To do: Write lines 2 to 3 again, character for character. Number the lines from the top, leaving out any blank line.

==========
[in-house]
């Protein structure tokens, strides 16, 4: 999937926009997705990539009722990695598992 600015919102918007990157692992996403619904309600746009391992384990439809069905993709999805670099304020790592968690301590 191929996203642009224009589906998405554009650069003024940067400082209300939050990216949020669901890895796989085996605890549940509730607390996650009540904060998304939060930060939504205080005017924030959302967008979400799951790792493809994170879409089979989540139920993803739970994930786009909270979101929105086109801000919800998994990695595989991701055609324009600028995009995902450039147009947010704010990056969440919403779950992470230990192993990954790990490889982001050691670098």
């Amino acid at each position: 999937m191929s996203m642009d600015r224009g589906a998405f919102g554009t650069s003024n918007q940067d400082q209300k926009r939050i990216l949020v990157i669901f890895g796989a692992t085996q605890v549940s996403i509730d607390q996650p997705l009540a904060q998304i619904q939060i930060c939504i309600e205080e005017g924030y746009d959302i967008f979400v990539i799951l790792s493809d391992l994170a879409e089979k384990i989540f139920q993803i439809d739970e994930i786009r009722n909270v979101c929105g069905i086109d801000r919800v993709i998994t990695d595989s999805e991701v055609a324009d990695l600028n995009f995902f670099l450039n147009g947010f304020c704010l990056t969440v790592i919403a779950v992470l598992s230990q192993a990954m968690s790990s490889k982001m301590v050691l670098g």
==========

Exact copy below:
């Protein structure tokens, strides 16, 4: 999937926009997705990539009722990695598992 600015919102918007990157692992996403619904309600746009391992384990439809069905993709999805670099304020790592968690301590 191929996203642009224009589906998405554009650069003024940067400082209300939050990216949020669901890895796989085996605890549940509730607390996650009540904060998304939060930060939504205080005017924030959302967008979400799951790792493809994170879409089979989540139920993803739970994930786009909270979101929105086109801000919800998994990695595989991701055609324009600028995009995902450039147009947010704010990056969440919403779950992470230990192993990954790990490889982001050691670098």
């Amino acid at each position: 999937m191929s996203m642009d600015r224009g589906a998405f919102g554009t650069s003024n918007q940067d400082q209300k926009r939050i990216l949020v990157i669901f890895g796989a692992t085996q605890v549940s996403i509730d607390q996650p997705l009540a904060q998304i619904q939060i930060c939504i309600e205080e005017g924030y746009d959302i967008f979400v990539i799951l790792s493809d391992l994170a879409e089979k384990i989540f139920q993803i439809d739970e994930i786009r009722n909270v979101c929105g069905i086109d801000r919800v993709i998994t990695d595989s999805e991701v055609a324009d990695l600028n995009f995902f670099l450039n147009g947010f304020c704010l990056t969440v790592i919403a779950v992470l598992s230990q192993a990954m968690s790990s490889k982001m301590v050691l670098g």